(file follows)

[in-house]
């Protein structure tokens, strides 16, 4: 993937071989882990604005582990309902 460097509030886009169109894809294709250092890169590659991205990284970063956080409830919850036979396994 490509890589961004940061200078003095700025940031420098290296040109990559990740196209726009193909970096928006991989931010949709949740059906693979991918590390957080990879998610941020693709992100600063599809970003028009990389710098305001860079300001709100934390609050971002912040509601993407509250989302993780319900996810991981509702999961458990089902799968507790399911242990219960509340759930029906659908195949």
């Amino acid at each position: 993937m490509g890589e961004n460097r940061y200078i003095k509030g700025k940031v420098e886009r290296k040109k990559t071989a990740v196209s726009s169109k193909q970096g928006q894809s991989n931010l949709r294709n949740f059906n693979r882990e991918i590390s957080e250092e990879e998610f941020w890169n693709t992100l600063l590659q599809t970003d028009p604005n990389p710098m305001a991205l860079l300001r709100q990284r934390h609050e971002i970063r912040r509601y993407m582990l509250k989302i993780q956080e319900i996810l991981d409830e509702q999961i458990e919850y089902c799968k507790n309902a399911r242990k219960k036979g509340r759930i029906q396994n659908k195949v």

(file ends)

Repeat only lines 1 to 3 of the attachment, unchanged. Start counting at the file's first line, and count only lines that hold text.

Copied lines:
[in-house]
């Protein structure tokens, strides 16, 4: 993937071989882990604005582990309902 460097509030886009169109894809294709250092890169590659991205990284970063956080409830919850036979396994 490509890589961004940061200078003095700025940031420098290296040109990559990740196209726009193909970096928006991989931010949709949740059906693979991918590390957080990879998610941020693709992100600063599809970003028009990389710098305001860079300001709100934390609050971002912040509601993407509250989302993780319900996810991981509702999961458990089902799968507790399911242990219960509340759930029906659908195949």
């Amino acid at each position: 993937m490509g890589e961004n460097r940061y200078i003095k509030g700025k940031v420098e886009r290296k040109k990559t071989a990740v196209s726009s169109k193909q970096g928006q894809s991989n931010l949709r294709n949740f059906n693979r882990e991918i590390s957080e250092e990879e998610f941020w890169n693709t992100l600063l590659q599809t970003d028009p604005n990389p710098m305001a991205l860079l300001r709100q990284r934390h609050e971002i970063r912040r509601y993407m582990l509250k989302i993780q956080e319900i996810l991981d409830e509702q999961i458990e919850y089902c799968k507790n309902a399911r242990k219960k036979g509340r759930i029906q396994n659908k195949v």